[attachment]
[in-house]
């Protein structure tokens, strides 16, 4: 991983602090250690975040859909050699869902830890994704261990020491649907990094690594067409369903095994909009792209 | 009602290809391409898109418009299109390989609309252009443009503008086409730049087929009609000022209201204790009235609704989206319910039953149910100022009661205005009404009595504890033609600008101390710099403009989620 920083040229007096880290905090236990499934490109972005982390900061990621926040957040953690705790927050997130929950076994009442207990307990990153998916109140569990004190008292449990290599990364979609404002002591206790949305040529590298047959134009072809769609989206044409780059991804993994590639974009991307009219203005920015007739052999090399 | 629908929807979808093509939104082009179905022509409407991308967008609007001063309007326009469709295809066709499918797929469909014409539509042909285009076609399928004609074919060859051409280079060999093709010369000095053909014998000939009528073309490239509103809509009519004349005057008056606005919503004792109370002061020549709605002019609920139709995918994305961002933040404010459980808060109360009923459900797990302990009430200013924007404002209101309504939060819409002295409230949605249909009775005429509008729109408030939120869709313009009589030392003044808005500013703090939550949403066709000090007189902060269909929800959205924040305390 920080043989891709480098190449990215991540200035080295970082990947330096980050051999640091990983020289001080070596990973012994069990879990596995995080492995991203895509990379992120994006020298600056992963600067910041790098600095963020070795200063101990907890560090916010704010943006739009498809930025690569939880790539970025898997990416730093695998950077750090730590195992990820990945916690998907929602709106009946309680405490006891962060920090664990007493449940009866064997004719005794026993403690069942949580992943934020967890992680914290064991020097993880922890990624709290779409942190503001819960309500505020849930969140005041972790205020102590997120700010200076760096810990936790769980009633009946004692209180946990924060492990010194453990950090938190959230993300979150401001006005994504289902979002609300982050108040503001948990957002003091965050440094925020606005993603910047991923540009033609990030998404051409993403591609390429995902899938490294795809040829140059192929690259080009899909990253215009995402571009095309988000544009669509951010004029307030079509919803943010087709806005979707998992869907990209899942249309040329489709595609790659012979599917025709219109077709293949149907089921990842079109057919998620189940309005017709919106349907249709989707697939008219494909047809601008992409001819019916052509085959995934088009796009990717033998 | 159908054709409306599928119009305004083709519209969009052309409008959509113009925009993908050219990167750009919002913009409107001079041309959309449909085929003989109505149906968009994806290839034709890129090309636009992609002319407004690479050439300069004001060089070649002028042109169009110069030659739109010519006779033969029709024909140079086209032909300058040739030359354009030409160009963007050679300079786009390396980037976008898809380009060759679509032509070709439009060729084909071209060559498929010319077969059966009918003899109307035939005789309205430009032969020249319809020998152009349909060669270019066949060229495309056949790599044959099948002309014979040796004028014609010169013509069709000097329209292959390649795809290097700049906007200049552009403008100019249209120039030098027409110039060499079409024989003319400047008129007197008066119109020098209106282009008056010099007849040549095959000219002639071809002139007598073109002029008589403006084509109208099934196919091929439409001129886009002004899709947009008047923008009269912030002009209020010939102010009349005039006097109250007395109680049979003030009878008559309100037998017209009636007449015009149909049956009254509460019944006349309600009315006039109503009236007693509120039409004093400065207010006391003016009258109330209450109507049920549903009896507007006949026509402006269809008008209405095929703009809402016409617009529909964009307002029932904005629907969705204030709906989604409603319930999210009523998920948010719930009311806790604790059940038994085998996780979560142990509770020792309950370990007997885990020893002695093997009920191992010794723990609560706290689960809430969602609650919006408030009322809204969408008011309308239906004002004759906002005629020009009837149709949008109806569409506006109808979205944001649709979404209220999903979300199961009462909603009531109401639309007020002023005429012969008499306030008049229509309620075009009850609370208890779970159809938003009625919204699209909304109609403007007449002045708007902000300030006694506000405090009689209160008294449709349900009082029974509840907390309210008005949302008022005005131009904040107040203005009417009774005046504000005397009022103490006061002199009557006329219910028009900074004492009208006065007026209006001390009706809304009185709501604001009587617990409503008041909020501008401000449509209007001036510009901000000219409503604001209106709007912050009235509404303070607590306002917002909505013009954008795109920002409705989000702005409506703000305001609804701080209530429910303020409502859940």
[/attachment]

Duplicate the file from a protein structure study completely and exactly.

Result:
[in-house]
């Protein structure tokens, strides 16, 4: 991983602090250690975040859909050699869902830890994704261990020491649907990094690594067409369903095994909009792209 | 009602290809391409898109418009299109390989609309252009443009503008086409730049087929009609000022209201204790009235609704989206319910039953149910100022009661205005009404009595504890033609600008101390710099403009989620 920083040229007096880290905090236990499934490109972005982390900061990621926040957040953690705790927050997130929950076994009442207990307990990153998916109140569990004190008292449990290599990364979609404002002591206790949305040529590298047959134009072809769609989206044409780059991804993994590639974009991307009219203005920015007739052999090399 | 629908929807979808093509939104082009179905022509409407991308967008609007001063309007326009469709295809066709499918797929469909014409539509042909285009076609399928004609074919060859051409280079060999093709010369000095053909014998000939009528073309490239509103809509009519004349005057008056606005919503004792109370002061020549709605002019609920139709995918994305961002933040404010459980808060109360009923459900797990302990009430200013924007404002209101309504939060819409002295409230949605249909009775005429509008729109408030939120869709313009009589030392003044808005500013703090939550949403066709000090007189902060269909929800959205924040305390 920080043989891709480098190449990215991540200035080295970082990947330096980050051999640091990983020289001080070596990973012994069990879990596995995080492995991203895509990379992120994006020298600056992963600067910041790098600095963020070795200063101990907890560090916010704010943006739009498809930025690569939880790539970025898997990416730093695998950077750090730590195992990820990945916690998907929602709106009946309680405490006891962060920090664990007493449940009866064997004719005794026993403690069942949580992943934020967890992680914290064991020097993880922890990624709290779409942190503001819960309500505020849930969140005041972790205020102590997120700010200076760096810990936790769980009633009946004692209180946990924060492990010194453990950090938190959230993300979150401001006005994504289902979002609300982050108040503001948990957002003091965050440094925020606005993603910047991923540009033609990030998404051409993403591609390429995902899938490294795809040829140059192929690259080009899909990253215009995402571009095309988000544009669509951010004029307030079509919803943010087709806005979707998992869907990209899942249309040329489709595609790659012979599917025709219109077709293949149907089921990842079109057919998620189940309005017709919106349907249709989707697939008219494909047809601008992409001819019916052509085959995934088009796009990717033998 | 159908054709409306599928119009305004083709519209969009052309409008959509113009925009993908050219990167750009919002913009409107001079041309959309449909085929003989109505149906968009994806290839034709890129090309636009992609002319407004690479050439300069004001060089070649002028042109169009110069030659739109010519006779033969029709024909140079086209032909300058040739030359354009030409160009963007050679300079786009390396980037976008898809380009060759679509032509070709439009060729084909071209060559498929010319077969059966009918003899109307035939005789309205430009032969020249319809020998152009349909060669270019066949060229495309056949790599044959099948002309014979040796004028014609010169013509069709000097329209292959390649795809290097700049906007200049552009403008100019249209120039030098027409110039060499079409024989003319400047008129007197008066119109020098209106282009008056010099007849040549095959000219002639071809002139007598073109002029008589403006084509109208099934196919091929439409001129886009002004899709947009008047923008009269912030002009209020010939102010009349005039006097109250007395109680049979003030009878008559309100037998017209009636007449015009149909049956009254509460019944006349309600009315006039109503009236007693509120039409004093400065207010006391003016009258109330209450109507049920549903009896507007006949026509402006269809008008209405095929703009809402016409617009529909964009307002029932904005629907969705204030709906989604409603319930999210009523998920948010719930009311806790604790059940038994085998996780979560142990509770020792309950370990007997885990020893002695093997009920191992010794723990609560706290689960809430969602609650919006408030009322809204969408008011309308239906004002004759906002005629020009009837149709949008109806569409506006109808979205944001649709979404209220999903979300199961009462909603009531109401639309007020002023005429012969008499306030008049229509309620075009009850609370208890779970159809938003009625919204699209909304109609403007007449002045708007902000300030006694506000405090009689209160008294449709349900009082029974509840907390309210008005949302008022005005131009904040107040203005009417009774005046504000005397009022103490006061002199009557006329219910028009900074004492009208006065007026209006001390009706809304009185709501604001009587617990409503008041909020501008401000449509209007001036510009901000000219409503604001209106709007912050009235509404303070607590306002917002909505013009954008795109920002409705989000702005409506703000305001609804701080209530429910303020409502859940």